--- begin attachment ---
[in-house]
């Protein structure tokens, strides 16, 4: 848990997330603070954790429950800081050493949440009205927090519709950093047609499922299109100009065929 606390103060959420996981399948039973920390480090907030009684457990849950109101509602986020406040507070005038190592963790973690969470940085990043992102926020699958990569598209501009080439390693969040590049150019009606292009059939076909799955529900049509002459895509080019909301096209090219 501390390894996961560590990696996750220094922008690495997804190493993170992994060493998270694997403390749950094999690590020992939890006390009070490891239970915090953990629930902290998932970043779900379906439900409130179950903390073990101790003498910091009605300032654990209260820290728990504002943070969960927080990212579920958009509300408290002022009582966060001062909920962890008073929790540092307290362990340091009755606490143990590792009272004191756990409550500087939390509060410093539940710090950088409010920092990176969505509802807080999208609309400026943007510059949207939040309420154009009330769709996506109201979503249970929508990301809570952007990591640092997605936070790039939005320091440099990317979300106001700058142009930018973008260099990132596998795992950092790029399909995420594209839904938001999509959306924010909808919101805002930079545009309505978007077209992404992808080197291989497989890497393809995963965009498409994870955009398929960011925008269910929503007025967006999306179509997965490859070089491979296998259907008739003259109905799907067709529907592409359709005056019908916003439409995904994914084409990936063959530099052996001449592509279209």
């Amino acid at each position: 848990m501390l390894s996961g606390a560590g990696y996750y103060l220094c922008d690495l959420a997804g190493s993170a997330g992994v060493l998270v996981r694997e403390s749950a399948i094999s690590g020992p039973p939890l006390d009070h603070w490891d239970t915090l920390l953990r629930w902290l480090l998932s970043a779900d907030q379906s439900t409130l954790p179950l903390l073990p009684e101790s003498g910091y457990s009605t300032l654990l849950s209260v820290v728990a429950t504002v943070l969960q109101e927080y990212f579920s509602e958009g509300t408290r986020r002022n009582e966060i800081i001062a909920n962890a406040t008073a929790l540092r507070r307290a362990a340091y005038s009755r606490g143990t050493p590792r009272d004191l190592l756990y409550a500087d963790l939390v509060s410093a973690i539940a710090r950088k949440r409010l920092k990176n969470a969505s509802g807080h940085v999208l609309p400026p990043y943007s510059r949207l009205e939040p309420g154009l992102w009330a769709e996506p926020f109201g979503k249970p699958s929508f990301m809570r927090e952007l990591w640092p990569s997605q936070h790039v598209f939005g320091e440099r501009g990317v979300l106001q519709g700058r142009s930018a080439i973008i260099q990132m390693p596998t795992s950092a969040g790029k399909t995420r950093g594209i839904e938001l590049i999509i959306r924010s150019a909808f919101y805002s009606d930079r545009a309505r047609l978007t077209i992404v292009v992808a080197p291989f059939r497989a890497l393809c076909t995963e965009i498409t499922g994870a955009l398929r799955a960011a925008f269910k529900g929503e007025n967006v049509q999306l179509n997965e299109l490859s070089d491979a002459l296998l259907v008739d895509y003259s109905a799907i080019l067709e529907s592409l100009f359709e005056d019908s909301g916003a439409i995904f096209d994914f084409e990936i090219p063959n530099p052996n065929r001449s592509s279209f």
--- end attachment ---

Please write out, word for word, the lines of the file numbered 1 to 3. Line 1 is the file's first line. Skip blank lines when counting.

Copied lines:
[in-house]
């Protein structure tokens, strides 16, 4: 848990997330603070954790429950800081050493949440009205927090519709950093047609499922299109100009065929 606390103060959420996981399948039973920390480090907030009684457990849950109101509602986020406040507070005038190592963790973690969470940085990043992102926020699958990569598209501009080439390693969040590049150019009606292009059939076909799955529900049509002459895509080019909301096209090219 501390390894996961560590990696996750220094922008690495997804190493993170992994060493998270694997403390749950094999690590020992939890006390009070490891239970915090953990629930902290998932970043779900379906439900409130179950903390073990101790003498910091009605300032654990209260820290728990504002943070969960927080990212579920958009509300408290002022009582966060001062909920962890008073929790540092307290362990340091009755606490143990590792009272004191756990409550500087939390509060410093539940710090950088409010920092990176969505509802807080999208609309400026943007510059949207939040309420154009009330769709996506109201979503249970929508990301809570952007990591640092997605936070790039939005320091440099990317979300106001700058142009930018973008260099990132596998795992950092790029399909995420594209839904938001999509959306924010909808919101805002930079545009309505978007077209992404992808080197291989497989890497393809995963965009498409994870955009398929960011925008269910929503007025967006999306179509997965490859070089491979296998259907008739003259109905799907067709529907592409359709005056019908916003439409995904994914084409990936063959530099052996001449592509279209």
């Amino acid at each position: 848990m501390l390894s996961g606390a560590g990696y996750y103060l220094c922008d690495l959420a997804g190493s993170a997330g992994v060493l998270v996981r694997e403390s749950a399948i094999s690590g020992p039973p939890l006390d009070h603070w490891d239970t915090l920390l953990r629930w902290l480090l998932s970043a779900d907030q379906s439900t409130l954790p179950l903390l073990p009684e101790s003498g910091y457990s009605t300032l654990l849950s209260v820290v728990a429950t504002v943070l969960q109101e927080y990212f579920s509602e958009g509300t408290r986020r002022n009582e966060i800081i001062a909920n962890a406040t008073a929790l540092r507070r307290a362990a340091y005038s009755r606490g143990t050493p590792r009272d004191l190592l756990y409550a500087d963790l939390v509060s410093a973690i539940a710090r950088k949440r409010l920092k990176n969470a969505s509802g807080h940085v999208l609309p400026p990043y943007s510059r949207l009205e939040p309420g154009l992102w009330a769709e996506p926020f109201g979503k249970p699958s929508f990301m809570r927090e952007l990591w640092p990569s997605q936070h790039v598209f939005g320091e440099r501009g990317v979300l106001q519709g700058r142009s930018a080439i973008i260099q990132m390693p596998t795992s950092a969040g790029k399909t995420r950093g594209i839904e938001l590049i999509i959306r924010s150019a909808f919101y805002s009606d930079r545009a309505r047609l978007t077209i992404v292009v992808a080197p291989f059939r497989a890497l393809c076909t995963e965009i498409t499922g994870a955009l398929r799955a960011a925008f269910k529900g929503e007025n967006v049509q999306l179509n997965e299109l490859s070089d491979a002459l296998l259907v008739d895509y003259s109905a799907i080019l067709e529907s592409l100009f359709e005056d019908s909301g916003a439409i995904f096209d994914f084409e990936i090219p063959n530099p052996n065929r001449s592509s279209f």